Name: Peter Pohl
Position: Co-founder and CEO, GATC Biotech, since 1999
Experience and Education:
Chair, board of directors, LifeCodexx, since 2009
Co-founder and CEO of LifeCodexx, 2008-2009
Diploma (MA) in public administration, University of Konstanz
Peter Pohl is at the helm of GATC Biotech, by its own proclamation the market leader for DNA sequencing services in Europe. Headquartered in Konstanz in the south of Germany, close to the Swiss border, GATC currently has 145 employees and 11 open positions.
The family-owned enterprise — Pohl and his two brothers own 98 percent of the firm's shares — has been in business for more than 20 years and has been profitable for all but one of these. Last year, the firm had about €13 million ($17.4 million) in revenues, and for each of the past few years, it has been growing by 20 percent.
GATC Biotech provides two types of sequencing services: custom sequencing of individual samples by Sanger sequencing and large-scale sequencing on next-gen platforms. Besides its headquarters, which currently provides both types of services, it maintains laboratories in London and Düsseldorf, which both offer Sanger sequencing. Next year, Sanger sequencing services will be consolidated in a single laboratory in Cologne, and the Konstanz location will focus on genome and diagnostic sequencing on high-throughput platforms.
The firm ordered its first 454 and Illumina sequencer in late 2006 and is currently equipped with three Illumina HiSeqs, one Pacific Biosciences PacBio RS, and two 454 GS FLX instruments. It also maintains about 880 CPUs and 280 terabytes of storage.
LifeCodexx, GATC Biotech's daughter company, is working on a non-invasive prenatal test for trisomy 21 that it plans to introduce in German-speaking countries next year. The firm recently forged a licensing agreement with Sequenom that gives it the rights to commercialize its test in Germany, Austria, Switzerland, and Liechtenstein. Sequenom has introduced a similar test in the US,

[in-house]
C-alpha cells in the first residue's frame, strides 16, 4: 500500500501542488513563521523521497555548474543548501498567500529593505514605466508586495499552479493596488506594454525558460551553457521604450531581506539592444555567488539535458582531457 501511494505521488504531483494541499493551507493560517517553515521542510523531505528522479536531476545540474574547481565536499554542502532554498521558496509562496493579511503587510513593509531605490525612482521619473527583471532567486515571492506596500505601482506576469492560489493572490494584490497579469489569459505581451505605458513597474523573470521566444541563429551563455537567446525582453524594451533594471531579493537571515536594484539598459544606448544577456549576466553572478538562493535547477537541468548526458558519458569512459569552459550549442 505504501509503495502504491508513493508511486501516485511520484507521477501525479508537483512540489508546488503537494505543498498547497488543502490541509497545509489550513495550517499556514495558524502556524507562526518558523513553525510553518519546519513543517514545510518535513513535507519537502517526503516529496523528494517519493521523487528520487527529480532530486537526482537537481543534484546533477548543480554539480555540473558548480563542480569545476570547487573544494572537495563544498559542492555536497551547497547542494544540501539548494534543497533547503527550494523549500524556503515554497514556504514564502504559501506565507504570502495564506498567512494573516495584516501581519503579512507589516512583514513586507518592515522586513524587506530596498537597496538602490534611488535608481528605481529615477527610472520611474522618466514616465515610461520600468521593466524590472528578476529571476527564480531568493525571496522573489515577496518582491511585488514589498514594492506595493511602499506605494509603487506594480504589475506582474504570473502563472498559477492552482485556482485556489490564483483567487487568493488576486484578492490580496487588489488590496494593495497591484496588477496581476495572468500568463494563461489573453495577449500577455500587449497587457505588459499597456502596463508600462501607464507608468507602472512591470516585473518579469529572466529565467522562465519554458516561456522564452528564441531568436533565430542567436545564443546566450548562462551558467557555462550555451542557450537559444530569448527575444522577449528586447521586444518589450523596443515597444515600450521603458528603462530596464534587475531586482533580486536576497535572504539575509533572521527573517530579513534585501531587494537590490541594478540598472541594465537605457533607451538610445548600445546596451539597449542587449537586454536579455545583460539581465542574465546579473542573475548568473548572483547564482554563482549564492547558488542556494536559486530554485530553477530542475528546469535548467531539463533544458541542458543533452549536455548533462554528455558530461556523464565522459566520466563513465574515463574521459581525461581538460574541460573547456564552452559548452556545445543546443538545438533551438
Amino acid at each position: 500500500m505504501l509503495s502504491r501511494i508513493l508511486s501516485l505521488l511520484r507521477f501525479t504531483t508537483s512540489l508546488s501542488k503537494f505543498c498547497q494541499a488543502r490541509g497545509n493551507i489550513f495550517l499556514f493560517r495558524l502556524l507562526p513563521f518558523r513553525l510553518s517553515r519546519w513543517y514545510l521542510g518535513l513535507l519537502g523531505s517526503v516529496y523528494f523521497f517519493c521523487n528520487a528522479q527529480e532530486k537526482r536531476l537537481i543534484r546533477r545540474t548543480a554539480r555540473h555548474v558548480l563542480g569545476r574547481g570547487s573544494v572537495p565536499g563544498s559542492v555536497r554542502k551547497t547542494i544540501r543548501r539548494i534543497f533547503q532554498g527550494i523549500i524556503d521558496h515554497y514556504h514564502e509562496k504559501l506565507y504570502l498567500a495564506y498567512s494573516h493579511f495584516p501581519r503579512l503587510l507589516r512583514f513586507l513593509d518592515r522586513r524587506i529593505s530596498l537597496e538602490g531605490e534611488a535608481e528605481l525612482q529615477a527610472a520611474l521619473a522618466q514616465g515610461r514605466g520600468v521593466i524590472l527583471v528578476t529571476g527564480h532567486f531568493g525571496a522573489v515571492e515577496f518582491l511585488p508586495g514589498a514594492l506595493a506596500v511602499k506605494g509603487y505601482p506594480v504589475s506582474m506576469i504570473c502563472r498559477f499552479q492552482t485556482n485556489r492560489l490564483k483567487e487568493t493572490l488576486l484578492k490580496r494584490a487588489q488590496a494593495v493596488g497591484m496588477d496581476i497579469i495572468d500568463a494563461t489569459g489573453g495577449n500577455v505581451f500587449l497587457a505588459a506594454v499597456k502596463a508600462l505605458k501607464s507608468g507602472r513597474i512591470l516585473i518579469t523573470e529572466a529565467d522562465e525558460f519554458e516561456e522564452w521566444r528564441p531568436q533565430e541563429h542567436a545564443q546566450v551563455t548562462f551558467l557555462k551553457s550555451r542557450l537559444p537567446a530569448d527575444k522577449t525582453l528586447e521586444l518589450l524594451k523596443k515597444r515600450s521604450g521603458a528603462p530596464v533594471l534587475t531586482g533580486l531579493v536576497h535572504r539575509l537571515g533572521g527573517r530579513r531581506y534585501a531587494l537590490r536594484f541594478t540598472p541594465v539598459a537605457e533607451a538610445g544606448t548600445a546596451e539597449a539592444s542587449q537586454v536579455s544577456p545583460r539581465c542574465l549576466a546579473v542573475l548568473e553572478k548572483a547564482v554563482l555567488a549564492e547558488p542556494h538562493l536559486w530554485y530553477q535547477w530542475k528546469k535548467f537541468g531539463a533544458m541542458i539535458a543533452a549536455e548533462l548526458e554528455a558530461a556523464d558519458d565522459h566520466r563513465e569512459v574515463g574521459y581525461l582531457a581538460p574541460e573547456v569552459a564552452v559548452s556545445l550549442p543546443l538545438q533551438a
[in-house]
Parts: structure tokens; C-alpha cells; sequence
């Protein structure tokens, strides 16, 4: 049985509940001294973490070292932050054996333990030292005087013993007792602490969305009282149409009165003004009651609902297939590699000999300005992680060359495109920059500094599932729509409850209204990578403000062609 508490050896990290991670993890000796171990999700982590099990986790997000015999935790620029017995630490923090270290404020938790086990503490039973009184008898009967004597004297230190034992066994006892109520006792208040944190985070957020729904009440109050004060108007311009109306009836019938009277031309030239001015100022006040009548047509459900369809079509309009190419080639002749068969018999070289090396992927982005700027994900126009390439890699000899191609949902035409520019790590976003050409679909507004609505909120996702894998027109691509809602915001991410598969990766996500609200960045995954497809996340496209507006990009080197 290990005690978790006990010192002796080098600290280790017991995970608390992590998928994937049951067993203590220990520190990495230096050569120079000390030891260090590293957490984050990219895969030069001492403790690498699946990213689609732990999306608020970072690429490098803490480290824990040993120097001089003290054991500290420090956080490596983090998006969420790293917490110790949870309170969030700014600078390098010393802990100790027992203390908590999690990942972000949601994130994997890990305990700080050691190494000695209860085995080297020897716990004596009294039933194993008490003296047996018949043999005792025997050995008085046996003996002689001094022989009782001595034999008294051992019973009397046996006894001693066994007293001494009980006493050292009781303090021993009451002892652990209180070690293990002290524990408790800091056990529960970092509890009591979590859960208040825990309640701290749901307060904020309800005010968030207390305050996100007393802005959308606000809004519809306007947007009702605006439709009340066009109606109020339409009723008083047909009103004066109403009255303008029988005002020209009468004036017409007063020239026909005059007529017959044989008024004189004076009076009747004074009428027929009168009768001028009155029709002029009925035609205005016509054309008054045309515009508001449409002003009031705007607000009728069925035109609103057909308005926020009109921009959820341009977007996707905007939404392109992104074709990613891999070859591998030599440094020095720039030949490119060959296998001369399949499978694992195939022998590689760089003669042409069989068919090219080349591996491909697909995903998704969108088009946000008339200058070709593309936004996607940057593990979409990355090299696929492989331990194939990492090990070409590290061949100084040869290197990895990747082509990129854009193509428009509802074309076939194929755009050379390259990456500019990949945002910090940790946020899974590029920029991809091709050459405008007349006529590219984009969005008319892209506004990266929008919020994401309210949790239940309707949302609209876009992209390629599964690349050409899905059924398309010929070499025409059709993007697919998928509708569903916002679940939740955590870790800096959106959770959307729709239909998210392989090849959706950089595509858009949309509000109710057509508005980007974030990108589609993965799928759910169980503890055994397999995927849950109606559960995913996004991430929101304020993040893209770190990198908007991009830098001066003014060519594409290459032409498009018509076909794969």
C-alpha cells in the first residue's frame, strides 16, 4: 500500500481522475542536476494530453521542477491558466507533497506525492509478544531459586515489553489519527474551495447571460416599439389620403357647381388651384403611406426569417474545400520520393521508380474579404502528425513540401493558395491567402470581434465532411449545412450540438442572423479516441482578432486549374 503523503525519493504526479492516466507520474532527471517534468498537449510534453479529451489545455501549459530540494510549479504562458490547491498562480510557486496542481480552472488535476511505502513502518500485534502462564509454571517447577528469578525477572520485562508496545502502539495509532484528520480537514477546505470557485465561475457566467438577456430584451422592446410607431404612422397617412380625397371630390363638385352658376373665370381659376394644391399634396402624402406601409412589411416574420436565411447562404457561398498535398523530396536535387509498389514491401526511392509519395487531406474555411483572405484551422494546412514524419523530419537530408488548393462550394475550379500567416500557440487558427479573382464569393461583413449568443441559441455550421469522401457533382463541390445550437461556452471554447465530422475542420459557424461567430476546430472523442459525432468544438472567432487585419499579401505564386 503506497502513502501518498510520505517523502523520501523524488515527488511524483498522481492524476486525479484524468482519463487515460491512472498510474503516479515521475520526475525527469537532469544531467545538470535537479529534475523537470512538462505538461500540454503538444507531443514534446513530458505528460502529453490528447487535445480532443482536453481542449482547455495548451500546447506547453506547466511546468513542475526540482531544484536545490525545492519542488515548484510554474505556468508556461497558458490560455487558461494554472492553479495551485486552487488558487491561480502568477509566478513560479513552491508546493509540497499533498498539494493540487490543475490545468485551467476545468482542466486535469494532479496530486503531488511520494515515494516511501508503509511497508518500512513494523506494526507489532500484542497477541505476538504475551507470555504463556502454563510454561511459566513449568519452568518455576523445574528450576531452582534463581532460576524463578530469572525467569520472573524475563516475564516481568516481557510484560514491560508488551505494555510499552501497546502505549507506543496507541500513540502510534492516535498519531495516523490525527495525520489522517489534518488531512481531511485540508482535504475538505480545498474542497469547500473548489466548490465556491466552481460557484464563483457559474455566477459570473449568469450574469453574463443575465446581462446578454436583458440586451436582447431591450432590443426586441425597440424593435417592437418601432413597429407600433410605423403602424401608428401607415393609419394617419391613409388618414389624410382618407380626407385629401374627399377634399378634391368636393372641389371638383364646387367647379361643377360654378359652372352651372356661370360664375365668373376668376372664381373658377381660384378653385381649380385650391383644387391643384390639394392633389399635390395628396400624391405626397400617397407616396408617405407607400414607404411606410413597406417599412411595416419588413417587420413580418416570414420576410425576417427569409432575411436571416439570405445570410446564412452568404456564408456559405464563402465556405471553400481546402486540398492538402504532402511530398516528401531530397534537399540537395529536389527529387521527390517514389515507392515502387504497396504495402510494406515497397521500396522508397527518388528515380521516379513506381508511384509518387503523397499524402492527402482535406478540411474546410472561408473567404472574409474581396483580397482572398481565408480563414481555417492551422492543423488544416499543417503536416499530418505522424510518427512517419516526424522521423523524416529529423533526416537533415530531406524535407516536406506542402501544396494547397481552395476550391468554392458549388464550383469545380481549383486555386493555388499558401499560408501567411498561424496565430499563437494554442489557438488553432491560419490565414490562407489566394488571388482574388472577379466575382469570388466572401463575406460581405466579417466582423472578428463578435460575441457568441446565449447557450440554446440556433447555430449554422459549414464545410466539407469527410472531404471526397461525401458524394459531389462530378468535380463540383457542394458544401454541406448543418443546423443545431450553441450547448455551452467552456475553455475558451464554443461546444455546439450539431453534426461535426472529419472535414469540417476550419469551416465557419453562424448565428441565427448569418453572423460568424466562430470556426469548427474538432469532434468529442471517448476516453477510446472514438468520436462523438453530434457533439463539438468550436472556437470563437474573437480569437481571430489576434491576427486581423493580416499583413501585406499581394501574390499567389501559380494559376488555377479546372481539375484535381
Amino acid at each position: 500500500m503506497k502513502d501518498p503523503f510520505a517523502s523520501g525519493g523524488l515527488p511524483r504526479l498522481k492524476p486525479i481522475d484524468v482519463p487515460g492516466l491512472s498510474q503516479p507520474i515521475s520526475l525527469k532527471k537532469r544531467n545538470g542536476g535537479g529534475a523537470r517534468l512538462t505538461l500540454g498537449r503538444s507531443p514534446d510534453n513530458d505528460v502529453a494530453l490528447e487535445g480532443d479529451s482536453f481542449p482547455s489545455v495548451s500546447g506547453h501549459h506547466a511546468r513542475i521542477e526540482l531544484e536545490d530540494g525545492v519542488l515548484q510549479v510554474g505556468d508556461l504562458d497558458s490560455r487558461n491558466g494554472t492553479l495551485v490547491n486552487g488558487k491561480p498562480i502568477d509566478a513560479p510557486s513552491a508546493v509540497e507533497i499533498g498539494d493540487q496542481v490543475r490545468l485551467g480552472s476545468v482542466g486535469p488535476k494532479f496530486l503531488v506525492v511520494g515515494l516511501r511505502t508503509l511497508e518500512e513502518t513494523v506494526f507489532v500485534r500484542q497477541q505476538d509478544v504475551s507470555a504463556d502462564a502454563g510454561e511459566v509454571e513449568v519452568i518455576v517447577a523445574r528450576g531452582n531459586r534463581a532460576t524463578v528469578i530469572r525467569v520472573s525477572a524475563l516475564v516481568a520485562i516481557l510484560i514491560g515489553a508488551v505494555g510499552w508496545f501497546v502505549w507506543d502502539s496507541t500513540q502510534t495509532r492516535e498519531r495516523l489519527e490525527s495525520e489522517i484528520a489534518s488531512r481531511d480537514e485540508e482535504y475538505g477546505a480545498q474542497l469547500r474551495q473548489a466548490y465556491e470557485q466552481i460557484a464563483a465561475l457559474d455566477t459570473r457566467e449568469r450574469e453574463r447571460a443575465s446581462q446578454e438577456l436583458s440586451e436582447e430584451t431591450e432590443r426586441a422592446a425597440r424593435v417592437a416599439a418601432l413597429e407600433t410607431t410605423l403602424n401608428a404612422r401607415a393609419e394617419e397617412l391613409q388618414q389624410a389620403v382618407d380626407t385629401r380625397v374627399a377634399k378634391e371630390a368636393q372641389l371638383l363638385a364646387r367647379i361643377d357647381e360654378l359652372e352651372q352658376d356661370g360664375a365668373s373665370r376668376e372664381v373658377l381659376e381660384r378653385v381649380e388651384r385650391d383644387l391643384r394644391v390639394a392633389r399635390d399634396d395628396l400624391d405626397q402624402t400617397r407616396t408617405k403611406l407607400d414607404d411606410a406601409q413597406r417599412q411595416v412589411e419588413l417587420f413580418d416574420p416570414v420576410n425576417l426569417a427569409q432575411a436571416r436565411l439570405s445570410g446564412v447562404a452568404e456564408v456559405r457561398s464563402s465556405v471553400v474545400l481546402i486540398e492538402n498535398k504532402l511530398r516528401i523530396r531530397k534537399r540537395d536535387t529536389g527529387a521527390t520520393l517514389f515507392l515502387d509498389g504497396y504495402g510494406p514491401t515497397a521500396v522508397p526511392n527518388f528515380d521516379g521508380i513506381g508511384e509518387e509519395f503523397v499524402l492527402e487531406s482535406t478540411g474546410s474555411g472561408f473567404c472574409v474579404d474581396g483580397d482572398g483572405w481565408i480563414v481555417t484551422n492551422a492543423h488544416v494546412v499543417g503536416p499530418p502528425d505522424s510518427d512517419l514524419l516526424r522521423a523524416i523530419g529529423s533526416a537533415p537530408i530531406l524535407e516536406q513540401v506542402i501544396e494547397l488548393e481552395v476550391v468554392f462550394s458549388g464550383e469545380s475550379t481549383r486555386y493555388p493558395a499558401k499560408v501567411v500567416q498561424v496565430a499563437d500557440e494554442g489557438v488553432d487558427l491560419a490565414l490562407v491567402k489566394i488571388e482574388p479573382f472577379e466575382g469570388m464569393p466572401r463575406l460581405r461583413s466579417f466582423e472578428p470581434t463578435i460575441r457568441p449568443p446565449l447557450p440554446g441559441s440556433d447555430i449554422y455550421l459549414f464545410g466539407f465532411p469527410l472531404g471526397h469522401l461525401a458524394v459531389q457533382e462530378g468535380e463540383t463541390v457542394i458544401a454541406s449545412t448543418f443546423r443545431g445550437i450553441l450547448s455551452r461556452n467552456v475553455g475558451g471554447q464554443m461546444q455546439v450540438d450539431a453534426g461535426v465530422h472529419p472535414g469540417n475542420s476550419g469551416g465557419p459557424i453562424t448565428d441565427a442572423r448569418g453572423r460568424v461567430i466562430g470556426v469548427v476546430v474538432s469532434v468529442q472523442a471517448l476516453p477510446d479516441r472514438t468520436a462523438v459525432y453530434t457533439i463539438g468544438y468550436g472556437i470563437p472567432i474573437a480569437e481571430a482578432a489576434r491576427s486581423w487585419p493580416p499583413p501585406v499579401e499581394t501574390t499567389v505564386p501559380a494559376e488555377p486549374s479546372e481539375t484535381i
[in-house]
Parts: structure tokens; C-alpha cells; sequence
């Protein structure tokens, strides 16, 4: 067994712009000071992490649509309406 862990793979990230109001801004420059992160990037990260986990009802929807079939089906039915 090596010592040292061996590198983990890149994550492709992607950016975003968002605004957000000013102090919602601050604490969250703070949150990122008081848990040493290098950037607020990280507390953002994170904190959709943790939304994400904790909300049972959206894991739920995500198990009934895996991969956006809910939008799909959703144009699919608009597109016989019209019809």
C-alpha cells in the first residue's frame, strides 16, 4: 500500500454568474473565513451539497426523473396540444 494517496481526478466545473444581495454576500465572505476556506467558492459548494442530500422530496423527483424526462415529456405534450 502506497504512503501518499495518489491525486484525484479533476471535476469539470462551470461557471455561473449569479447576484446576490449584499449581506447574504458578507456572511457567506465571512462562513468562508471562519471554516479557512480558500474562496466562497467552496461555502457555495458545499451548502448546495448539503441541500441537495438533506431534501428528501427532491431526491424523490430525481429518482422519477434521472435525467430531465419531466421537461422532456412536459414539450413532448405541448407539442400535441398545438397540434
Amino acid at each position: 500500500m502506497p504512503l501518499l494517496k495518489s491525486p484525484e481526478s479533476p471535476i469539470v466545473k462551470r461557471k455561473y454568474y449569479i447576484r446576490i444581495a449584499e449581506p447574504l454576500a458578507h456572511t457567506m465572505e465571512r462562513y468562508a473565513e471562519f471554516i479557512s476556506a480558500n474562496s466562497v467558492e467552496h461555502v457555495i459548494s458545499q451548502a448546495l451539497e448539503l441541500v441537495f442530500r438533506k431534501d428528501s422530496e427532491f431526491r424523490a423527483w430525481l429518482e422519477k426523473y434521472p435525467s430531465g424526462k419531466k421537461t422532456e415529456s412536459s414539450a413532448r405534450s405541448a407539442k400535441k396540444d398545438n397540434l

In Sequence visited GATC Biotech's Konstanz facility last week and asked Pohl about the firm's business, and the challenges of rapidly changing technology and mounting competition. Below is an edited version of the conversation.
Who are your customers?
You can divide our customers into two groups. One is academia: universities, customers like the Pasteur Institute, the Medical Research Council in the UK, the DKFZ [German Cancer Research Institute] in Germany. The other group is industry in several branches, for example pharma, chemistry, fine chemistry, agro companies, food companies, biotech companies in general.
What next-gen sequencing applications are in most demand?
They main applications asked for are whole-genome sequencing, not only of humans but also of bacteria, viruses, plants, and other organisms; targeted sequencing; and RNA sequencing. Those three are pretty much the same size.
How do you decide what sequencing platform to use for a specific job?
Since sequencing has been getting more and more popular, customers come to us who are not originally from the sequencing area. We ask them what they would like to do, and then we design the project with them, and we say, 'We think that for this request, the solution on this platform would be the best,' or we recommend combining two or three technologies to get the best result.
What kind of software do you use to analyze the data from the various platforms?